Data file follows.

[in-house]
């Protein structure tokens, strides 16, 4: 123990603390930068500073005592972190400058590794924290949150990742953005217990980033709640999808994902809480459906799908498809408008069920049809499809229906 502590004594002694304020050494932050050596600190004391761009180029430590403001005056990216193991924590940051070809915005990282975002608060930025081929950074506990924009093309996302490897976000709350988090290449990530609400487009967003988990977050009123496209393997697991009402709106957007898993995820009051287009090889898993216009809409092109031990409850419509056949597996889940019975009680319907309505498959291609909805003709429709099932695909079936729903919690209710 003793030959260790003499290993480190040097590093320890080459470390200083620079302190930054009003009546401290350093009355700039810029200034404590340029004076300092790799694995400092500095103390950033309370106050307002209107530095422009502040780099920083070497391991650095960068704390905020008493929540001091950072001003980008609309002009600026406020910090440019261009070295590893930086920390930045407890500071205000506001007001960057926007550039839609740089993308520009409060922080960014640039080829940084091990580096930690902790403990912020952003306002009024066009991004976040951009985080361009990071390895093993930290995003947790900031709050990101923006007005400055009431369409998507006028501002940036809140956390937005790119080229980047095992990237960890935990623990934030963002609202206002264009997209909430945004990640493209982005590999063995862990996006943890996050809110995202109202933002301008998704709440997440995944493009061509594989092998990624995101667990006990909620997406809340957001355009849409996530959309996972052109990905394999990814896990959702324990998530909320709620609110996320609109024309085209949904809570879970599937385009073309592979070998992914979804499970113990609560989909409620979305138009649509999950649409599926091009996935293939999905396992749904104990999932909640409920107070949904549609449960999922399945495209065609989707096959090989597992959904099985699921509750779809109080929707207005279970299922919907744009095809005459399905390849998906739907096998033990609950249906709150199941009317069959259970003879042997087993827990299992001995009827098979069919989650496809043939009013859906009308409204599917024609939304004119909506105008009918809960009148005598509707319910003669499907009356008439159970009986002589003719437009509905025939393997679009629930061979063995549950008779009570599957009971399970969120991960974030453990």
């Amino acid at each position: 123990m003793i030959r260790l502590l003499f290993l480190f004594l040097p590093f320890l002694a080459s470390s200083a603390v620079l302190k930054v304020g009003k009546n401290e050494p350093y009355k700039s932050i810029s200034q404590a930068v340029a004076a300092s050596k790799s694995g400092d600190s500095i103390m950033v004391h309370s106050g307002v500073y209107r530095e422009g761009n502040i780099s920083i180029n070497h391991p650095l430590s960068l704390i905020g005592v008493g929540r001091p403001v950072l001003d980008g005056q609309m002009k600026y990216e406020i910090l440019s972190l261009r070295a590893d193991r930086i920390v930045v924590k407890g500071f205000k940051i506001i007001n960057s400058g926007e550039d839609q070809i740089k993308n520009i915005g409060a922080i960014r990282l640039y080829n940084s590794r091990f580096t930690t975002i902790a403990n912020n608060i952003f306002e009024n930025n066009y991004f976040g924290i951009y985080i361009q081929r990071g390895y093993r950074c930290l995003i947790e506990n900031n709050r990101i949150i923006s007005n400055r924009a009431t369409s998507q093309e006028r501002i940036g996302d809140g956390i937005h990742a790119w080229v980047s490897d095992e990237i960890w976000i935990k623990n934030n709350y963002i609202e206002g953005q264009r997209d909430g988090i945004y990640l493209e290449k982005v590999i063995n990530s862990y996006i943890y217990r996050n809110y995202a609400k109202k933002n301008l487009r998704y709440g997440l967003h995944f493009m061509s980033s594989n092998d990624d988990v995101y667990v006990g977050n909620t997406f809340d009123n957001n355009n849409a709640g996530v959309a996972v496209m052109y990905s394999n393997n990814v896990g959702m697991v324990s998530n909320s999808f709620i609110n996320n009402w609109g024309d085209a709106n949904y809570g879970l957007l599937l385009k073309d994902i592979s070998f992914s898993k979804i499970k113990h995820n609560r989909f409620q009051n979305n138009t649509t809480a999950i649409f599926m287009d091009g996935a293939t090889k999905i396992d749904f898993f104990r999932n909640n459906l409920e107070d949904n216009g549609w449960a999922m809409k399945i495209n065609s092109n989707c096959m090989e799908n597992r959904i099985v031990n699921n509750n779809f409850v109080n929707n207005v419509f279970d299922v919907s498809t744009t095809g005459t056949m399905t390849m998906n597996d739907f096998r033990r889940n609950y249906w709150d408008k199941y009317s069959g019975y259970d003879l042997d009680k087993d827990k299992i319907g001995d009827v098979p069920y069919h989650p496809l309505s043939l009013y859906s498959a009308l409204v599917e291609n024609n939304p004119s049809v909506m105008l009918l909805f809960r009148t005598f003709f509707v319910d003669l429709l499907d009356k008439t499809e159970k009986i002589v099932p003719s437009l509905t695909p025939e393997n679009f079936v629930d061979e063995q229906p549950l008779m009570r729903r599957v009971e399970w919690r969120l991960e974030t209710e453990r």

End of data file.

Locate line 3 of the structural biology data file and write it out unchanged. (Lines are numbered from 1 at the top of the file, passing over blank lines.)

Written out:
């Amino acid at each position: 123990m003793i030959r260790l502590l003499f290993l480190f004594l040097p590093f320890l002694a080459s470390s200083a603390v620079l302190k930054v304020g009003k009546n401290e050494p350093y009355k700039s932050i810029s200034q404590a930068v340029a004076a300092s050596k790799s694995g400092d600190s500095i103390m950033v004391h309370s106050g307002v500073y209107r530095e422009g761009n502040i780099s920083i180029n070497h391991p650095l430590s960068l704390i905020g005592v008493g929540r001091p403001v950072l001003d980008g005056q609309m002009k600026y990216e406020i910090l440019s972190l261009r070295a590893d193991r930086i920390v930045v924590k407890g500071f205000k940051i506001i007001n960057s400058g926007e550039d839609q070809i740089k993308n520009i915005g409060a922080i960014r990282l640039y080829n940084s590794r091990f580096t930690t975002i902790a403990n912020n608060i952003f306002e009024n930025n066009y991004f976040g924290i951009y985080i361009q081929r990071g390895y093993r950074c930290l995003i947790e506990n900031n709050r990101i949150i923006s007005n400055r924009a009431t369409s998507q093309e006028r501002i940036g996302d809140g956390i937005h990742a790119w080229v980047s490897d095992e990237i960890w976000i935990k623990n934030n709350y963002i609202e206002g953005q264009r997209d909430g988090i945004y990640l493209e290449k982005v590999i063995n990530s862990y996006i943890y217990r996050n809110y995202a609400k109202k933002n301008l487009r998704y709440g997440l967003h995944f493009m061509s980033s594989n092998d990624d988990v995101y667990v006990g977050n909620t997406f809340d009123n957001n355009n849409a709640g996530v959309a996972v496209m052109y990905s394999n393997n990814v896990g959702m697991v324990s998530n909320s999808f709620i609110n996320n009402w609109g024309d085209a709106n949904y809570g879970l957007l599937l385009k073309d994902i592979s070998f992914s898993k979804i499970k113990h995820n609560r989909f409620q009051n979305n138009t649509t809480a999950i649409f599926m287009d091009g996935a293939t090889k999905i396992d749904f898993f104990r999932n909640n459906l409920e107070d949904n216009g549609w449960a999922m809409k399945i495209n065609s092109n989707c096959m090989e799908n597992r959904i099985v031990n699921n509750n779809f409850v109080n929707n207005v419509f279970d299922v919907s498809t744009t095809g005459t056949m399905t390849m998906n597996d739907f096998r033990r889940n609950y249906w709150d408008k199941y009317s069959g019975y259970d003879l042997d009680k087993d827990k299992i319907g001995d009827v098979p069920y069919h989650p496809l309505s043939l009013y859906s498959a009308l409204v599917e291609n024609n939304p004119s049809v909506m105008l009918l909805f809960r009148t005598f003709f509707v319910d003669l429709l499907d009356k008439t499809e159970k009986i002589v099932p003719s437009l509905t695909p025939e393997n679009f079936v629930d061979e063995q229906p549950l008779m009570r729903r599957v009971e399970w919690r969120l991960e974030t209710e453990r």